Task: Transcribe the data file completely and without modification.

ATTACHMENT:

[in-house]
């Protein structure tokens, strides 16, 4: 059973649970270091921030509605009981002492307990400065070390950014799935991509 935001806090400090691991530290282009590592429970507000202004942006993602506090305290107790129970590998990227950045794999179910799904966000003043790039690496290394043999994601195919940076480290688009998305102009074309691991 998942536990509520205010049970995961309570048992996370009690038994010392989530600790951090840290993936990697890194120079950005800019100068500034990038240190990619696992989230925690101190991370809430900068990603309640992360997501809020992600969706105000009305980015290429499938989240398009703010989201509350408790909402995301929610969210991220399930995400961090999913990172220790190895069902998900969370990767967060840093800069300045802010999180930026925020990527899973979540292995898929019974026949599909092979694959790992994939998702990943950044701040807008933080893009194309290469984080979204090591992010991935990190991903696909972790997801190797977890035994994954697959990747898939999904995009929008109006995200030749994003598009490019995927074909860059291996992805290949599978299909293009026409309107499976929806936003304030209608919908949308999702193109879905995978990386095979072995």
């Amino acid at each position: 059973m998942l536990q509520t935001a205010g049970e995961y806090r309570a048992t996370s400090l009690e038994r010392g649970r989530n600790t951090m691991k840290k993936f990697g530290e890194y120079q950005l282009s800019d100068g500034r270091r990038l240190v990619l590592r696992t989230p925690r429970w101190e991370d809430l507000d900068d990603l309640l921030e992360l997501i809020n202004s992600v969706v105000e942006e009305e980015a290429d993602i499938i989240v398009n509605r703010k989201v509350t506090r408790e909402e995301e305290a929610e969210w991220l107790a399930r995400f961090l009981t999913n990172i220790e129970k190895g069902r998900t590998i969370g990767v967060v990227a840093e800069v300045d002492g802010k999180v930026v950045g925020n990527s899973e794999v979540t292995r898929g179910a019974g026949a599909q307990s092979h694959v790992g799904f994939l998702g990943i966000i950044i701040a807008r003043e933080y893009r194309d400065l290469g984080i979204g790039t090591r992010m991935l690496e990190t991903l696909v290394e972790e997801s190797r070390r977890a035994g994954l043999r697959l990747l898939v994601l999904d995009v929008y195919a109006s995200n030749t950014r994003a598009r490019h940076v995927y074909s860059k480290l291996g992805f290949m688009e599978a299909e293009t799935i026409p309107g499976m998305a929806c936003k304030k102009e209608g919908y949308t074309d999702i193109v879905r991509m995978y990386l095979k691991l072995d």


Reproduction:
[in-house]
């Protein structure tokens, strides 16, 4: 059973649970270091921030509605009981002492307990400065070390950014799935991509 935001806090400090691991530290282009590592429970507000202004942006993602506090305290107790129970590998990227950045794999179910799904966000003043790039690496290394043999994601195919940076480290688009998305102009074309691991 998942536990509520205010049970995961309570048992996370009690038994010392989530600790951090840290993936990697890194120079950005800019100068500034990038240190990619696992989230925690101190991370809430900068990603309640992360997501809020992600969706105000009305980015290429499938989240398009703010989201509350408790909402995301929610969210991220399930995400961090999913990172220790190895069902998900969370990767967060840093800069300045802010999180930026925020990527899973979540292995898929019974026949599909092979694959790992994939998702990943950044701040807008933080893009194309290469984080979204090591992010991935990190991903696909972790997801190797977890035994994954697959990747898939999904995009929008109006995200030749994003598009490019995927074909860059291996992805290949599978299909293009026409309107499976929806936003304030209608919908949308999702193109879905995978990386095979072995």
């Amino acid at each position: 059973m998942l536990q509520t935001a205010g049970e995961y806090r309570a048992t996370s400090l009690e038994r010392g649970r989530n600790t951090m691991k840290k993936f990697g530290e890194y120079q950005l282009s800019d100068g500034r270091r990038l240190v990619l590592r696992t989230p925690r429970w101190e991370d809430l507000d900068d990603l309640l921030e992360l997501i809020n202004s992600v969706v105000e942006e009305e980015a290429d993602i499938i989240v398009n509605r703010k989201v509350t506090r408790e909402e995301e305290a929610e969210w991220l107790a399930r995400f961090l009981t999913n990172i220790e129970k190895g069902r998900t590998i969370g990767v967060v990227a840093e800069v300045d002492g802010k999180v930026v950045g925020n990527s899973e794999v979540t292995r898929g179910a019974g026949a599909q307990s092979h694959v790992g799904f994939l998702g990943i966000i950044i701040a807008r003043e933080y893009r194309d400065l290469g984080i979204g790039t090591r992010m991935l690496e990190t991903l696909v290394e972790e997801s190797r070390r977890a035994g994954l043999r697959l990747l898939v994601l999904d995009v929008y195919a109006s995200n030749t950014r994003a598009r490019h940076v995927y074909s860059k480290l291996g992805f290949m688009e599978a299909e293009t799935i026409p309107g499976m998305a929806c936003k304030k102009e209608g919908y949308t074309d999702i193109v879905r991509m995978y990386l095979k691991l072995d």